New partner benefits plan for Michigan state employees in limbo

by on December 14, 2010  •  In Family law, States

[Based on reporting in The Michigan Messenger and the Lansing State Journal:]

The Michigan Civil Service Commission has tabled its consideration of a proposal to extend health insurance benefits to unmarried, live-in partners of all state employees regardless of sexual orientation or relationship. The plan is supported by outgoing Governor Jennifer Granholm, but is unlikely to gain the backing of Republican Governor-elect Rick Snyder, who takes office Jan. 1.

Under the proposed policy, negotiated by the Office of the State Employer (OSE) and unions representing state employees, health insurance coverage would be available to all non-related people over 18 who have shared a residence with a state employee for at least 12 months, covering both same-sex and opposite-sex partnerships. The children and dependents of those newly eligible would also be extended coverage under the same conditions as any other person eligible for coverage.

Republican members of the state legislature say the plan will cost too much at a time of budget austerity. The governor’s office says the annual cost for the program could be as much as $5.7 million, but the CSC was told this morning the cost could be as low $2.2 million.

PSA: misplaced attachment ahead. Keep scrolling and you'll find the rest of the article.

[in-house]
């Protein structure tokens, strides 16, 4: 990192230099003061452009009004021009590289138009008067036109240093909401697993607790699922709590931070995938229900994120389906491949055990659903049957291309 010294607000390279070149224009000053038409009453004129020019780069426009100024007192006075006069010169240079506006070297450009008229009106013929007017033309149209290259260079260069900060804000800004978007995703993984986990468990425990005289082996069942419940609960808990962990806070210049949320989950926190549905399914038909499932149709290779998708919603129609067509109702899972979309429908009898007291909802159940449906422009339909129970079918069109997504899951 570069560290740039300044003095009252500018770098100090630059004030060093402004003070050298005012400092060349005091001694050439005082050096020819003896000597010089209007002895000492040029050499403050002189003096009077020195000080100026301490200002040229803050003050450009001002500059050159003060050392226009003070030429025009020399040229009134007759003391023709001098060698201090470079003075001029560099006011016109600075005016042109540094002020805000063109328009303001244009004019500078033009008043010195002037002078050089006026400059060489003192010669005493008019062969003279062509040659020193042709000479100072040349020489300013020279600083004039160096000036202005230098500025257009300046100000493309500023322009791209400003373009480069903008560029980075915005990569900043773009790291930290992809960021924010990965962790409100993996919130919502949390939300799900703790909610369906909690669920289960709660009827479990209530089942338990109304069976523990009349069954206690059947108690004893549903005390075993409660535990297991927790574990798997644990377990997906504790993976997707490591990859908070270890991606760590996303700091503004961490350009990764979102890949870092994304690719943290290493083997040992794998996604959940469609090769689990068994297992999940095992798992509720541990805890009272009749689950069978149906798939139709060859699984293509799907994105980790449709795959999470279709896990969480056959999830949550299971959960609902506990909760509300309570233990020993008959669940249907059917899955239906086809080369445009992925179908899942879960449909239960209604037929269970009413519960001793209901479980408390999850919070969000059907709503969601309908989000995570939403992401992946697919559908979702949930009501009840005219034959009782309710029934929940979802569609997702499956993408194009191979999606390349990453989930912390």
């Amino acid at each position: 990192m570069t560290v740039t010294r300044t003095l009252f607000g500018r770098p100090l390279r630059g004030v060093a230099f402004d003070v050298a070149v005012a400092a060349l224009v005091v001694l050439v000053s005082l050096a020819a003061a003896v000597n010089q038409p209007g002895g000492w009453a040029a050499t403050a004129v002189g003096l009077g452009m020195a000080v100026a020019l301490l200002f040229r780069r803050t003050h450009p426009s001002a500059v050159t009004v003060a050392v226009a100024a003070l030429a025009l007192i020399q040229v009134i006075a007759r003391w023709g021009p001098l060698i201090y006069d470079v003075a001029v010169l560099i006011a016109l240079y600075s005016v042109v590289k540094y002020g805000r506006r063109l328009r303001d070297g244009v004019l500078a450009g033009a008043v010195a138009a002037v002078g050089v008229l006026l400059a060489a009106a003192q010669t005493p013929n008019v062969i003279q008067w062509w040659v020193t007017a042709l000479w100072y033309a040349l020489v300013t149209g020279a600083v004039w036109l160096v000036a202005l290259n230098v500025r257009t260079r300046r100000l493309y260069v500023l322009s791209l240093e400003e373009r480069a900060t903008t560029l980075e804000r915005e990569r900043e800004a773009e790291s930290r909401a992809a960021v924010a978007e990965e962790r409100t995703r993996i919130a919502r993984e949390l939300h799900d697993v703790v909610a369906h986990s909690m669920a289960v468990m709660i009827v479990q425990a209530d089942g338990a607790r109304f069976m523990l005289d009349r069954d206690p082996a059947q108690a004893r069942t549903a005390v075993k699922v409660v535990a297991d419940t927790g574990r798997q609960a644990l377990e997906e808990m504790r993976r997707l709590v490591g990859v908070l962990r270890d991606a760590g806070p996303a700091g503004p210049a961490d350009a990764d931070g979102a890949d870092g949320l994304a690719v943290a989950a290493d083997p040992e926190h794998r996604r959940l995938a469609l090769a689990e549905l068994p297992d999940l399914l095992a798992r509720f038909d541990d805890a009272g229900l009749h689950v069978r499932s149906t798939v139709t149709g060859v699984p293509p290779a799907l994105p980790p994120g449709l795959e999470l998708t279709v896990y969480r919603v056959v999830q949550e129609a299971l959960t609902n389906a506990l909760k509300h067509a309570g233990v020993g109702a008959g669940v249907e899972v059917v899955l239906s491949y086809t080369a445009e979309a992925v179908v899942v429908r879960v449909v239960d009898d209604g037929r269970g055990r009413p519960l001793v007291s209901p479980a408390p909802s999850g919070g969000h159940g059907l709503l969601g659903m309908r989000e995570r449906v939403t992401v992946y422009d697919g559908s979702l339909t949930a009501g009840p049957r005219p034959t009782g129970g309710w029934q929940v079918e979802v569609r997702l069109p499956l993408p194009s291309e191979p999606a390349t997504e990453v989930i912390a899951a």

Neither figure considers the tax revenue which results from the plan. The IRS has determined that benefits provided under domestic partner like programs are considered taxable income. As a result, the Human Rights Campaign reports that in 2007, people with partner benefits pay an additional $1,069 in federal taxes. The Michigan Department of Treasury was unaware of what amount of income tax in the state is generated by current domestic partner programs — such as those offered by state universities and private employers.

The issue stems from a 2006 contract agreement between state unions and the Granholm administration. Those approved contracts included the option to extend partner benefits for state employees.  A lawsuit challenging domestic partner benefits was based on the broad text of the state constitutional amendment adopted in 2004, which barred recognition not only of same-sex marriage but also of "any other similar union." The Michigan Supreme Court ruled in National Pride at Work v. Michigan, 481 Mich. 56, 748 N.W.2d 524 (2008), that the language prohibited partner benefits for gay couples.

Since then, state officials and employee unions have redrafted the agreement to eliminate specific references to same-sex domestic partners. Universities and other public employers developed Other Eligible Individual (OEI) programs that allow employees to designate an OEI, if that person satisfies criteria such as sharing a residence. 


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